Best Live Chat with HTML5 Video Player Solutions

Best Live Chat with HTML5 Video Player Solutions

Looking to offer live conversations alongside your streaming project? We are pleased to present a recommended list of the best live chat with HTML5 video player solutions for on demand and live video streaming.

  • Free Chat Solutions
  • Implementation
  • History of DaCast’s Chat
  • Comments

Free Chat Solutions

Below are some of the best text based chat solutions to place alongside your player. Like DaCast, these feature easy to use, do it yourself interfaces that you can integrate on your site, are free, and easy to embed:

ChatWing

https://chatwing.com

Embed chat next to video playerIncredibly easy to setup and embed, ChatWing also offers administration features (remove unwanted chatters) and is easy to customize.

Like a lot of chats, you can have user based “avatar” images to represent you as well. In addition, you can have a live counter for how many people are in on chat at any given time.

The only downside is that it features a lot of/obvious ChatWing branding.

Cbox

https://cbox.ws/

Cbox embed chatA clean and modern interface.

Cbox doesn’t have the bells and whistles that the others do, but is very easy to integrate into any website with minimal customization.

One of their differentiates is the ability to pop out the chat into its own window, which might be useful depending on your video application, while the service has very little branding.

Like others, the chat has a way to boot out spam and unwanted posters as well.

Chatango

https://chatango.com

Chatango embed chatNot a lot of options, but a clean if a little older looking interface.

The chat also features audio settings that can be turned on or off, so noises can be made to notify of a new post (although this might interfere with your audio-visual content).

The embed is light on branding and puts more focus on your own site in bold if needed.

Barc

https://www.barc.com

Best Live Chat with HTML5 Video Player SolutionsBarc offers a sleek, slightly more rounder looking interface that you can embed on your website.

The chat is javascript based, avoiding any Flash compatibility problems that might arise from mobiles. There is no limit to the amount of users the chat can support at the free level, and it also includes a nifty word censor as well.

If your site is WordPress based, you can take advantage of a plugin that can be used over the popular CMS.

Unfortunately the free version does not contain any moderator abilities. So if you attract some trouble makers attempting to rain on your parade, the only solution is to upgrade to a paid account.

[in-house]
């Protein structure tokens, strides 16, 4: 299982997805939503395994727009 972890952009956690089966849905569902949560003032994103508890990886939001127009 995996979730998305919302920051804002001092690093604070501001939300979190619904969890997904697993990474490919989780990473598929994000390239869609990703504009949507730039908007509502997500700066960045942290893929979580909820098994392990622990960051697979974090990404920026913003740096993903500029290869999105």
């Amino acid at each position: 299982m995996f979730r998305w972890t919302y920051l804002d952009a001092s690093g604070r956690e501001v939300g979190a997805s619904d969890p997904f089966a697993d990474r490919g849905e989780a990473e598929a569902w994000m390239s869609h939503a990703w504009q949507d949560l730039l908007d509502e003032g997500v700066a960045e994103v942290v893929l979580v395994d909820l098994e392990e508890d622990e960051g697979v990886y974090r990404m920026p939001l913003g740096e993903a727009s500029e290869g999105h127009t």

Implementation

Best Live Chat with HTML5 SolutionsThere are many methods to feature both the DaCast player and the chat client of your preference.

If you are new to web development, though, the easiest is through a simple table interface. This is not a preferred method, but rather the easiest to achieve a setup that includes the chat and player on the same area. A sample of this is seen above using ChatWing. Below is example code set to a fixed size of 890 pixels, although dimensions can be changed based on your site. You would have to replace the parts in brackets with your DaCast and chat embed codes:

<table border=”0″ width=”890″ cellspacing=”0″ cellpadding=”0″>
<tbody>
<tr>
<td align=”center” width=”640″>[DaCast Embed Code Here]</td>
<td align=”center” width=”250″>[Chat Client Embed Code Here]</td>
</tr>
</tbody>
</table>

History of DaCast’s Chat

As a product manager here at DaCast, I sometimes give a little Easter Egg at the end of my blogs. This is no different. There was a point where DaCast itself offered an integrated chat solution inside the player. This was discontinued, though.

Live Chat with HTML5 Video PlayerThe reason for discontinuing our built-in chat is that it became too hard to keep up with as we were developing our HTML5 mobile streaming. Our new dynamic HTML5 player detects the device and stream accordingly. Building a chat that would work over both and be in sync was too much of a hurdle.

While the decision wasn’t easy, we decided to finally pull the trigger under those circumstances because:

1. Bare-bones current state – No administration ability, no saved chat, a lacking ability to see messages before you join… we long realized that the chat was in need of work. Our current offering was unsatisfactory. We certainly received enough feedback from users that told us we had to improve it to bring it up to DaCast’s standards.

2. Lack of use – This is in part because it was bare bones, but the chat was rarely used by our clients. The few users we have talked to that wanted chat generally needed a feature that ours didn’t have, which leads into the third point…

3. Wealth of alternatives – Most of our users that wanted chat ended up using DaCast Streaming as a Service alongside a widget or extra embed. Ultimately this solution provided a full featured and complete chat offering for use with video.

Comments

We encourage feedback on this article. If you are using a different chat service that you like, please feel free to mention it below. We will test it out and add it to the list.

By Anthony Romero.